2. Stafford has matured. He knows his presence is more important than one play or one drive. He doesn't scramble haphazardly and try to pick up yards anymore. He either goes through his progressions and throws the ball out of bounds or picks up what he can and slides well ahead of contact.
For those reasons Stafford will stay in the game.
4. He Will Be an MVP Front-Runner
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On numbers alone, he should've been included in that MVP group. Unfortunately, veteran quarterbacks who've had many great seasons get preference.
As we all know, Rodgers won the award in a landslide, and interestingly enough he was the only quarterback out of those four not to throw for 5,000 yards. Lesson: Fifteen wins trumps yardage.
Stafford will be in the discussion for the MVP award next year, though, and here's why. When voting begins he will have another year playing at an elite level under his belt and the Lions will make the playoffs for the second year in a row.
He will have proven consistency and voters won't be able to overlook him again.
Also consider that Drew Brees, a perennial MVP candidate, might suffer from "Bounty Gate" and his own contract situation. If his performance is subpar because of either, it will open the door for someone else.
Stafford is in the best position to take advantage of that opening. He has essentially the same offensive weapons as last year and overall the Lions have improved in key areas. There's no reason to think Stafford won't have a repeat performance.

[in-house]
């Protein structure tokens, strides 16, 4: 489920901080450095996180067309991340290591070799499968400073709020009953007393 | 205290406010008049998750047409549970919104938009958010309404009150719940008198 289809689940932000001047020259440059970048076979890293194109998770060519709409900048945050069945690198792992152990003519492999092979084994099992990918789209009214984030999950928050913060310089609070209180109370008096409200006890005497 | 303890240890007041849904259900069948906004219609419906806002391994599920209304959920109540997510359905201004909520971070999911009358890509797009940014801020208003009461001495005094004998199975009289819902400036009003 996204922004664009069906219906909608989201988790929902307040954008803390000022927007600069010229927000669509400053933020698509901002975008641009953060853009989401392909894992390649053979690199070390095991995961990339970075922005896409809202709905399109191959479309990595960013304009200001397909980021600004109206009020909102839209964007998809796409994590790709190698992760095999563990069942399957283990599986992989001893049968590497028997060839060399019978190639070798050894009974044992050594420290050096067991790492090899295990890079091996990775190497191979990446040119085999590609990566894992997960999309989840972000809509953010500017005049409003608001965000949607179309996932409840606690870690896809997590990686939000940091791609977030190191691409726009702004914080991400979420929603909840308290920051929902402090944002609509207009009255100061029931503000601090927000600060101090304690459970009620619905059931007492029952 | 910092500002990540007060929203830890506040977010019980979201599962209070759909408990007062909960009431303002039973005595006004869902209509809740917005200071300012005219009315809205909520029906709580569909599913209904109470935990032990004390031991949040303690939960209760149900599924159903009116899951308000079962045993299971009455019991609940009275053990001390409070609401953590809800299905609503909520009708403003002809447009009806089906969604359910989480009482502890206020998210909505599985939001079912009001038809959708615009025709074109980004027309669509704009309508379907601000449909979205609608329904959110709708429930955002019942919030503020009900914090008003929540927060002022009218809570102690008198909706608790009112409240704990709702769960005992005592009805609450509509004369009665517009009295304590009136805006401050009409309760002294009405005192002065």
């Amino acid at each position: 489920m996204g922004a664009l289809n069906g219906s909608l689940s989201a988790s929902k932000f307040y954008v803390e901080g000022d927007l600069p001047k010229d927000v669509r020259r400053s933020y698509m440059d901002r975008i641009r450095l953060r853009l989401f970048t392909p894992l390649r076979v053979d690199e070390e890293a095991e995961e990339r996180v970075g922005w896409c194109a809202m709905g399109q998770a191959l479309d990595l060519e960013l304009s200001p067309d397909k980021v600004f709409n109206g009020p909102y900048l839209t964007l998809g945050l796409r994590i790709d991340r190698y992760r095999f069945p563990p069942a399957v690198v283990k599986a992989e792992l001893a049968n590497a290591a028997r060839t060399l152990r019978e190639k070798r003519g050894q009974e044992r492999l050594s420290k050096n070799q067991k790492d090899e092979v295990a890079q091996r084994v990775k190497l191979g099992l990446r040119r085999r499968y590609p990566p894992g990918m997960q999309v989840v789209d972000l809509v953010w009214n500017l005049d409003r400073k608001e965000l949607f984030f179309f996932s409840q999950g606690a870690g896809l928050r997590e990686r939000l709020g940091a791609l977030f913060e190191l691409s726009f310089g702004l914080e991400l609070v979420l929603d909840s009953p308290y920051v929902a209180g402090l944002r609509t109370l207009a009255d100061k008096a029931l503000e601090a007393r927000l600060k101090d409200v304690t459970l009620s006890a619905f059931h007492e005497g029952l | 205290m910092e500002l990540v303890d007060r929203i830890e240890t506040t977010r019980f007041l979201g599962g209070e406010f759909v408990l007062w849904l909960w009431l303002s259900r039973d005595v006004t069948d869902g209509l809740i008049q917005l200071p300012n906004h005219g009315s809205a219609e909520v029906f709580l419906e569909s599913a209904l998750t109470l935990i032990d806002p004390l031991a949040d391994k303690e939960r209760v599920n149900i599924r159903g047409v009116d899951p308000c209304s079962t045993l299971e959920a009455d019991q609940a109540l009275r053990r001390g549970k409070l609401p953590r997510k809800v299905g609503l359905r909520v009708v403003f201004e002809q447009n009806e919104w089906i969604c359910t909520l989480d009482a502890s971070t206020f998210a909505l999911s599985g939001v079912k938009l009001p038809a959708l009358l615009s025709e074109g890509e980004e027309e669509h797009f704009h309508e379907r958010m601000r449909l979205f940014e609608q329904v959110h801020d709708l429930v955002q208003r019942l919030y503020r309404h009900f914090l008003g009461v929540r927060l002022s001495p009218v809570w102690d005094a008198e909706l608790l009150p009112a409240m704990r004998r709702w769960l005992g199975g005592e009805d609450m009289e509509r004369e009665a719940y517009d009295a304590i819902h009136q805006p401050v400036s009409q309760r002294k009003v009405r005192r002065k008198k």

If he can help the Lions win two or three more games he's a shoe-in for MVP consideration.
3. He Will Be Selected to His First Pro Bowl
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Simply put, Matthew Stafford was egregiously overlooked for the Pro Bowl last season.
Consider this: According to ESPN's rankings of the top 10 quarterbacks of 2011 only Stafford, Tony Romo and Matt Ryan did not make the Pro Bowl. Of those three Stafford had by far the most productive season.
Also consider that he had the third highest passing yards and touchdowns of any quarterback in the league. Yet eight others were taken ahead of him.
In the NFC that included Cam Newton, who threw for nearly 1,000 fewer yards and had 20 fewer passing touchdowns than Stafford.
Oversights happen every year so I'm not ready to jump on the "no one gives the Lions any respect" bandwagon just yet.
With that said, when Stafford follows up last season with another sensational showing, he can't be overlooked for a second time.
Expect to watch Stafford play in Hawaii next January—if anyone actually watches that sad excuse for a football game anymore.
2. He Will Lead the Lions to Their Second Consecutive Wild Card Berth
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Some fans might look at this prediction with contempt. They might interpret it as saying the Lions won't be better than last year. On the contrary, they will be better.